FDA Adjusts Tobacco Violation Penalties in Accordance with Federal Legislation
The U.S. Food & Drug Administration (FDA) has introduced revised penalties for violations of federal laws governing tobacco products in the country, marking an adjustment in accordance with the Federal Civil Penalties Inflation Adjustment Act Improvements Act of 2015. This legislative provision mandates that penalties keep pace with inflation, affecting both tobacco companies and retailers found in contravention of FDA regulations concerning tobacco.
Under the updated penalty framework, these are the new fines:
- First Violation: $0 (Accompanied by a Warning Letter)
- 2 Violations within a 12-month period: $345 (Up from $320)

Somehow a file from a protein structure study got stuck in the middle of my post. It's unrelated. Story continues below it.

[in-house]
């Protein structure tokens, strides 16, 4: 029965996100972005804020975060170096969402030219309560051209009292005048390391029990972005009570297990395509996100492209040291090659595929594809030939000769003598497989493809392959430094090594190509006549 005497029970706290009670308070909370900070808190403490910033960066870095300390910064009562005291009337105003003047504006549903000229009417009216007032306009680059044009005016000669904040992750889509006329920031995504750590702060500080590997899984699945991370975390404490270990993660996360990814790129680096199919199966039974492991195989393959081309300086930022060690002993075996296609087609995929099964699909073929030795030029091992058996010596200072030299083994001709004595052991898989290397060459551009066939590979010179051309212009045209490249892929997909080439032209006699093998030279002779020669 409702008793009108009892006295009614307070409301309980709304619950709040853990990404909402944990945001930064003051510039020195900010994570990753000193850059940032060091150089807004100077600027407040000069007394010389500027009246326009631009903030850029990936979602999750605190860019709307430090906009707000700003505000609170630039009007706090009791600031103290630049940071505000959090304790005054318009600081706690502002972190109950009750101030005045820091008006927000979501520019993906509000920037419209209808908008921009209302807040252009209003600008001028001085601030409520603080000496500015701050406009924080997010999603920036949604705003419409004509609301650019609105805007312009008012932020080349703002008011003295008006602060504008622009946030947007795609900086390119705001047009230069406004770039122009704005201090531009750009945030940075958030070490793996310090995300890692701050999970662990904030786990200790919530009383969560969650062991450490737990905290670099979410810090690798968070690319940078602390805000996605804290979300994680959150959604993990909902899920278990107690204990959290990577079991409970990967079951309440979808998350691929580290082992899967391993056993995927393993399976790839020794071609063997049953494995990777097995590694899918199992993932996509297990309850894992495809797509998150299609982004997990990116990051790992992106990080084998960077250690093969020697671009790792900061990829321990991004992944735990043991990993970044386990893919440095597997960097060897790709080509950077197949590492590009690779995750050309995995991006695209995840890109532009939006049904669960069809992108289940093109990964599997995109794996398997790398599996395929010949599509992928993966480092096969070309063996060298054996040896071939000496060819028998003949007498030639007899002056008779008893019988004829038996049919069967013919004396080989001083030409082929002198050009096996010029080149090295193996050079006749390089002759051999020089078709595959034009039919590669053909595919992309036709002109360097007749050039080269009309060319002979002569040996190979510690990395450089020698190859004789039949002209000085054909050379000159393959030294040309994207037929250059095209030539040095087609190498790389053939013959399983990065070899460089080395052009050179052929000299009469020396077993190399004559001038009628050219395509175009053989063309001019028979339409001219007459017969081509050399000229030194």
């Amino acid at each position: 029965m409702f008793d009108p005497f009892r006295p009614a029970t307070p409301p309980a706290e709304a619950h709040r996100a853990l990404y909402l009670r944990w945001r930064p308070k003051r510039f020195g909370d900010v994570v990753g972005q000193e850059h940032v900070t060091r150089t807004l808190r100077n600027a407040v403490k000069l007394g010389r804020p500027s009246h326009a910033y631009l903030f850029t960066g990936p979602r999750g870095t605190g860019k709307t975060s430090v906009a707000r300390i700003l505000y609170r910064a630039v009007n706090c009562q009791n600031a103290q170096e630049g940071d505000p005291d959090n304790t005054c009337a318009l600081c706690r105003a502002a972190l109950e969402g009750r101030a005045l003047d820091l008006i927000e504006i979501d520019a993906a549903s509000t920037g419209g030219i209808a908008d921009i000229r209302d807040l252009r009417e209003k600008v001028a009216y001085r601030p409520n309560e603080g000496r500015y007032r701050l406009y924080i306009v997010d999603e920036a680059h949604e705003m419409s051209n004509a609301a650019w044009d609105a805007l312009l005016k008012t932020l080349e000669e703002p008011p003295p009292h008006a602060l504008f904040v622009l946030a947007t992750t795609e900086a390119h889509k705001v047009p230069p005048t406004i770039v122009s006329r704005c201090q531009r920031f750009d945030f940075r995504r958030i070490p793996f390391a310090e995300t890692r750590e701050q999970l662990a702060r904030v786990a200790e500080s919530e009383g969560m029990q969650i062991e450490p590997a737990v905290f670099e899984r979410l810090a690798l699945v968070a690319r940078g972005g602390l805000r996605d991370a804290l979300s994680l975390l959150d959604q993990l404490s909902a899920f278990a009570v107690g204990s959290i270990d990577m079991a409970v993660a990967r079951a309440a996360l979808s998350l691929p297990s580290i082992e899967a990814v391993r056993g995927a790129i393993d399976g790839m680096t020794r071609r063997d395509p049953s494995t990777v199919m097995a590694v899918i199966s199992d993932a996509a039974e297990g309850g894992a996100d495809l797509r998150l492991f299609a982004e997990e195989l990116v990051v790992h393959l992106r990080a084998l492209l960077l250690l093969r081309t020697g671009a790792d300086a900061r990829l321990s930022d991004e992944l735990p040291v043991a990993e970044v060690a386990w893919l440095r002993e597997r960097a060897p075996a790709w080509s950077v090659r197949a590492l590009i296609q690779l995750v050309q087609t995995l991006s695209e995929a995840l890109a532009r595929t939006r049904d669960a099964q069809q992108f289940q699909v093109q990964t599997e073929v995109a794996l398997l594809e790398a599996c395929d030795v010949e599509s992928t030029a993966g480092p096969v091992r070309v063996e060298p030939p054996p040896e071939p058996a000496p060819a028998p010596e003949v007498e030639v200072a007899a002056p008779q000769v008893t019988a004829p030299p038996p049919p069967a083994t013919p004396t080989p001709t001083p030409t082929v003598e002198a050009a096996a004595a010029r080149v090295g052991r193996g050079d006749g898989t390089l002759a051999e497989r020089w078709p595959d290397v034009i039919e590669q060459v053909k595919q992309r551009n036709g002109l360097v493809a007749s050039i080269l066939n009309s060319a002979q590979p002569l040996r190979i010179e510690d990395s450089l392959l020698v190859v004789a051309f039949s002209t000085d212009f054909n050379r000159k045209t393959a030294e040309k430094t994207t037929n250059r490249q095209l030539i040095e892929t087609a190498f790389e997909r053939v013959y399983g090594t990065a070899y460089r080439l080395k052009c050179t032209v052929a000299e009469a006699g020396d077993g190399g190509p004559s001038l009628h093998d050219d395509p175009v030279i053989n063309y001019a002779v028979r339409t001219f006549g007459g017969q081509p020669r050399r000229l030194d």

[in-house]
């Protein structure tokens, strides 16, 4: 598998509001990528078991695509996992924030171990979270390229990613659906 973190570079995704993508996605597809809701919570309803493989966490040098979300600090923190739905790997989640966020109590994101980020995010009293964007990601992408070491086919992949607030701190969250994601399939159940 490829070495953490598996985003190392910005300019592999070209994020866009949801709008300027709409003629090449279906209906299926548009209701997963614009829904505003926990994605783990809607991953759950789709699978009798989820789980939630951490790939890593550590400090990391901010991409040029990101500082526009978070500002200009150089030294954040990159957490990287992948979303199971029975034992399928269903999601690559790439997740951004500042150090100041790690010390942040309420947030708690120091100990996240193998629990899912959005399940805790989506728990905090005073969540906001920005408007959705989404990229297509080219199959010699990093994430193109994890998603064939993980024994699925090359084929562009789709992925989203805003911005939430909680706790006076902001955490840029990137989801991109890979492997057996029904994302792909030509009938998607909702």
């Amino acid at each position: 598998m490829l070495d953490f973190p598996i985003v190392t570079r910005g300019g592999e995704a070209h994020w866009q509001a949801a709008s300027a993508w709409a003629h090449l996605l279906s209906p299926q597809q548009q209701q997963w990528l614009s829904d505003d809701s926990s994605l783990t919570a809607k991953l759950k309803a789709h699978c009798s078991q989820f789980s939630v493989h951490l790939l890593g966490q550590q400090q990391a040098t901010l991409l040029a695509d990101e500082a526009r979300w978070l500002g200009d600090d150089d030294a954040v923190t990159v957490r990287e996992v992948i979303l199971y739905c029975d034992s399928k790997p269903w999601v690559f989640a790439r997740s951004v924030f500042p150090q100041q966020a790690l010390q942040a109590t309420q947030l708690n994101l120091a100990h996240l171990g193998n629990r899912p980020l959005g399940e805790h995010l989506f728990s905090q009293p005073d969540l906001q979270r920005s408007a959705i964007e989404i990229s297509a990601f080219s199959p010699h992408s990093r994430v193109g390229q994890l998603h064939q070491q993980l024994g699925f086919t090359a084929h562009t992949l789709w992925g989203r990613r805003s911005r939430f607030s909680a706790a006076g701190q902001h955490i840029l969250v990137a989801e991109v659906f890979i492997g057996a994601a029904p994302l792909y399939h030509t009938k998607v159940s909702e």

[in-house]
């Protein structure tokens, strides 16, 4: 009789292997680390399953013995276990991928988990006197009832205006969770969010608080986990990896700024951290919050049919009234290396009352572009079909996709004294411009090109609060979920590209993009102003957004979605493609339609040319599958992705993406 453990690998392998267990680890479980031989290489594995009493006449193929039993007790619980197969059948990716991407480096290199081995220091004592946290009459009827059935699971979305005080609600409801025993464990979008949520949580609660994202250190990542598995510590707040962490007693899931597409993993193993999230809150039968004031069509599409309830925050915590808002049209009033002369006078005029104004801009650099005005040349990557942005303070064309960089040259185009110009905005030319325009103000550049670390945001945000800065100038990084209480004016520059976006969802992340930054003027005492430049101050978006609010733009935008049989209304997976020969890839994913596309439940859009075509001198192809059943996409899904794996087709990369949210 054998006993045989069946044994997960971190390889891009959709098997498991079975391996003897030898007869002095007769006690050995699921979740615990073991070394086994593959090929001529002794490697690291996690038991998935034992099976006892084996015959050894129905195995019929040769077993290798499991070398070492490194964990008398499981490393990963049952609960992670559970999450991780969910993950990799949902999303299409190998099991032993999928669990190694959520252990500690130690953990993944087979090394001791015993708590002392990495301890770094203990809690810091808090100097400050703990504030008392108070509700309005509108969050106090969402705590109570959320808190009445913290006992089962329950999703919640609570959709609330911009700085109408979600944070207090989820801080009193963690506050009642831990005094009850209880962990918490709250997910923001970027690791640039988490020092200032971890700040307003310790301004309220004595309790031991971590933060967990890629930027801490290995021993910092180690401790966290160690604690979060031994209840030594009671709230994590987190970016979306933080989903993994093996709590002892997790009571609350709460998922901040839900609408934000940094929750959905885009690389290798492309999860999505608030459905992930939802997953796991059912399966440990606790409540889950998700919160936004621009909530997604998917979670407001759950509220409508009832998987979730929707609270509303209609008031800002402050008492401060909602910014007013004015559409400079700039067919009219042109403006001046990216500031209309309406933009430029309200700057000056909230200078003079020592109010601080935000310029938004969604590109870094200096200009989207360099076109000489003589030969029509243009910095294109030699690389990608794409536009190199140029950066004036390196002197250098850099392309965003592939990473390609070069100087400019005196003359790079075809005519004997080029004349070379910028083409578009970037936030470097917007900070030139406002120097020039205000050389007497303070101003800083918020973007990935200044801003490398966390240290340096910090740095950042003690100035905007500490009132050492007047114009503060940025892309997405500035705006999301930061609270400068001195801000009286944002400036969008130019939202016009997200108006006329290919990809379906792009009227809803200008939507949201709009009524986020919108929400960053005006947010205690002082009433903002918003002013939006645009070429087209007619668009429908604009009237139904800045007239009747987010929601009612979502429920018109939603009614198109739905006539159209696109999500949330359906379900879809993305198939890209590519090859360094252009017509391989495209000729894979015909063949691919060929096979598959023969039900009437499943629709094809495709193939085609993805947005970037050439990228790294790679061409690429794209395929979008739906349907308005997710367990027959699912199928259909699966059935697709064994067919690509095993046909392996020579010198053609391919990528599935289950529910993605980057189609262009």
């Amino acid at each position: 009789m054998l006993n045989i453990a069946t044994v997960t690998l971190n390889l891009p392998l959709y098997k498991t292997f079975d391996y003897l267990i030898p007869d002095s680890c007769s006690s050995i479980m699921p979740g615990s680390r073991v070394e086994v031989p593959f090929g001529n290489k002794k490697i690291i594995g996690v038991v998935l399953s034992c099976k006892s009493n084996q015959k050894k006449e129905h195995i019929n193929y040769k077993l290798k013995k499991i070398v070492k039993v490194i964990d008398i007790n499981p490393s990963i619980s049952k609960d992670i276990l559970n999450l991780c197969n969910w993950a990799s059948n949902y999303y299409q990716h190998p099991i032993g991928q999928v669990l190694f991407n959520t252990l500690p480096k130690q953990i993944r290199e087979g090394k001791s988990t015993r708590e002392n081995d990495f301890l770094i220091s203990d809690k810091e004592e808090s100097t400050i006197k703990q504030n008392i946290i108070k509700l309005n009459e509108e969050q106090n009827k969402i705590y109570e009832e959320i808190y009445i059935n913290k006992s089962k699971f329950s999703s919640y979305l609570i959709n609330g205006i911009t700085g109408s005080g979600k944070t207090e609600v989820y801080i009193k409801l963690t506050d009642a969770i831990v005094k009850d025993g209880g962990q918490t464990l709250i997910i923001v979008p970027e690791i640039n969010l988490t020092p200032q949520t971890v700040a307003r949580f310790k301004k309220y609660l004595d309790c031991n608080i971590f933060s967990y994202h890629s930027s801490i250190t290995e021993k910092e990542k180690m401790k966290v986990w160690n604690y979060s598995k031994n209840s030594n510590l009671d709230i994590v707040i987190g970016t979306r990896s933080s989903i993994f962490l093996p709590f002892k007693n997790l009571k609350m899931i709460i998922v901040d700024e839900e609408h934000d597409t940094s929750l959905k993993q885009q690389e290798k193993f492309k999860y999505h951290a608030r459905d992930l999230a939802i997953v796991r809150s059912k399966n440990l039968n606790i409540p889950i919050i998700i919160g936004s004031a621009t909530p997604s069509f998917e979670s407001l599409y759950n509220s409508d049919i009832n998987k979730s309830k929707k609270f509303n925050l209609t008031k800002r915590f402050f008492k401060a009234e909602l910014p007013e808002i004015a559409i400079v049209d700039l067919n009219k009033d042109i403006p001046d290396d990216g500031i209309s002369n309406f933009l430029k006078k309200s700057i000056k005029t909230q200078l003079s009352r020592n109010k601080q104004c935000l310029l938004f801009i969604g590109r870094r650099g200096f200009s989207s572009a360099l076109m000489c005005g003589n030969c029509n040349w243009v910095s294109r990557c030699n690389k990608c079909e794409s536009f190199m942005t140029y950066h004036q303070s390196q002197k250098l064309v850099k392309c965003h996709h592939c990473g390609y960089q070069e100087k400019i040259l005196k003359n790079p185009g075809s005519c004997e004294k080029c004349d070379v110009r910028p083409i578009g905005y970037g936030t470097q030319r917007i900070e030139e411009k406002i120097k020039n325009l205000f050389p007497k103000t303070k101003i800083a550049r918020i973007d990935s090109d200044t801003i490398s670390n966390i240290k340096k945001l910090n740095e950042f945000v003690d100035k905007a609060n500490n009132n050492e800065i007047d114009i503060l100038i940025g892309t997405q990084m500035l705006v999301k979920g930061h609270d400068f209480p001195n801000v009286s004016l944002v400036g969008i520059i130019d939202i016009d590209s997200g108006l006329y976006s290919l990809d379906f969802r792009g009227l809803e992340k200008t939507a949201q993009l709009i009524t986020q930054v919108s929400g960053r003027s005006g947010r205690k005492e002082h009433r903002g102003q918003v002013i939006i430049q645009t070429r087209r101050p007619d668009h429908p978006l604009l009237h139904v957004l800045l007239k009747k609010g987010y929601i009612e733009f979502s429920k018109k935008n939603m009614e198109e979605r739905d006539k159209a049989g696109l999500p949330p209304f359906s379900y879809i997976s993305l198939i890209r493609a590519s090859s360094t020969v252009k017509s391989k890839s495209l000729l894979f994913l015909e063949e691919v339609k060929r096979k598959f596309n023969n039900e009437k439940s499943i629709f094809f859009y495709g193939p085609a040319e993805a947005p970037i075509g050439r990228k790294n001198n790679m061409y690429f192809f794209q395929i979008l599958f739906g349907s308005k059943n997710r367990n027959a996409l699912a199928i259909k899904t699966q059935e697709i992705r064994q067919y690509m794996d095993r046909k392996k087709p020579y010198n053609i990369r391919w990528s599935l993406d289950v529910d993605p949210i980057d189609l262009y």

- 3 Violations within a 24-month period: $687 (Up from $638)
- 4 Violations within a 24-month period: $2,757 (Up from $2,559)
- 5 Violations within a 36-month period: $6,892 (Up from $6,397)
- 6 Violations within a 48-month period: $13,785 (Up from $12,794)
These penalties are applicable to tobacco companies and retailers found to breach FDA rules, spanning issues such as the absence of proper warning labels on e-cigarettes to retailers selling cigars without verifying the identification of undercover buyers.
Notably, due to the successful outcome in the legal case Cigar Association of America et al. v. United States Food and Drug Administration et al., companies exclusively dealing in premium cigars are less likely to face these penalties. Premium cigar entities are subject to fewer regulations that could lead to such penalties. However, it’s important to emphasize that cigar retailers in the U.S. remain susceptible to FDA enforcement actions, including undercover operations to verify compliance with age verification protocols.
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